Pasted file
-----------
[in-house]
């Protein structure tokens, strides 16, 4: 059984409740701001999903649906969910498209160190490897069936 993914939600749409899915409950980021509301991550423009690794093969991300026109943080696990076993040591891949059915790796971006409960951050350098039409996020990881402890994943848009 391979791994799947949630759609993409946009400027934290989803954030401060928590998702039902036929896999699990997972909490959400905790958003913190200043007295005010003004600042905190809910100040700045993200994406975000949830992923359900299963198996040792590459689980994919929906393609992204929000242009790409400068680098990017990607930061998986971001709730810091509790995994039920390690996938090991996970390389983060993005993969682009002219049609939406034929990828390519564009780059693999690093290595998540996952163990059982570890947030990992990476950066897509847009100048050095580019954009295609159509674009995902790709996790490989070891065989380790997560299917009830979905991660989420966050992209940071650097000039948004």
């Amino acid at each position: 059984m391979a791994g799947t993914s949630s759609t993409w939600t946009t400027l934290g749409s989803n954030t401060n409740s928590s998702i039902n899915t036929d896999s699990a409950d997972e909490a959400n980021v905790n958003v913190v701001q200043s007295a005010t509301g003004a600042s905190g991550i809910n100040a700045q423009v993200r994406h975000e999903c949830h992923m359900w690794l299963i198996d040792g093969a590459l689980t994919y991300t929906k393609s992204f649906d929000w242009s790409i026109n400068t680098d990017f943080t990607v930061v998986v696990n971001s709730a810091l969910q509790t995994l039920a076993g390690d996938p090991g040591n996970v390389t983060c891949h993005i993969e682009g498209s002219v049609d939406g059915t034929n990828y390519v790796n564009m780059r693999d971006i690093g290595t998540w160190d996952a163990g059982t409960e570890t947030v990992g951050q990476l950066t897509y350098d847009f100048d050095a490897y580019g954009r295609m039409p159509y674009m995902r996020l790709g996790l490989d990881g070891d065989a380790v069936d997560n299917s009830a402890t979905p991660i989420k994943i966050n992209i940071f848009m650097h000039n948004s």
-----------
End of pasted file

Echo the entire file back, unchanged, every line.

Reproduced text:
[in-house]
């Protein structure tokens, strides 16, 4: 059984409740701001999903649906969910498209160190490897069936 993914939600749409899915409950980021509301991550423009690794093969991300026109943080696990076993040591891949059915790796971006409960951050350098039409996020990881402890994943848009 391979791994799947949630759609993409946009400027934290989803954030401060928590998702039902036929896999699990997972909490959400905790958003913190200043007295005010003004600042905190809910100040700045993200994406975000949830992923359900299963198996040792590459689980994919929906393609992204929000242009790409400068680098990017990607930061998986971001709730810091509790995994039920390690996938090991996970390389983060993005993969682009002219049609939406034929990828390519564009780059693999690093290595998540996952163990059982570890947030990992990476950066897509847009100048050095580019954009295609159509674009995902790709996790490989070891065989380790997560299917009830979905991660989420966050992209940071650097000039948004």
């Amino acid at each position: 059984m391979a791994g799947t993914s949630s759609t993409w939600t946009t400027l934290g749409s989803n954030t401060n409740s928590s998702i039902n899915t036929d896999s699990a409950d997972e909490a959400n980021v905790n958003v913190v701001q200043s007295a005010t509301g003004a600042s905190g991550i809910n100040a700045q423009v993200r994406h975000e999903c949830h992923m359900w690794l299963i198996d040792g093969a590459l689980t994919y991300t929906k393609s992204f649906d929000w242009s790409i026109n400068t680098d990017f943080t990607v930061v998986v696990n971001s709730a810091l969910q509790t995994l039920a076993g390690d996938p090991g040591n996970v390389t983060c891949h993005i993969e682009g498209s002219v049609d939406g059915t034929n990828y390519v790796n564009m780059r693999d971006i690093g290595t998540w160190d996952a163990g059982t409960e570890t947030v990992g951050q990476l950066t897509y350098d847009f100048d050095a490897y580019g954009r295609m039409p159509y674009m995902r996020l790709g996790l490989d990881g070891d065989a380790v069936d997560n299917s009830a402890t979905p991660i989420k994943i966050n992209i940071f848009m650097h000039n948004s």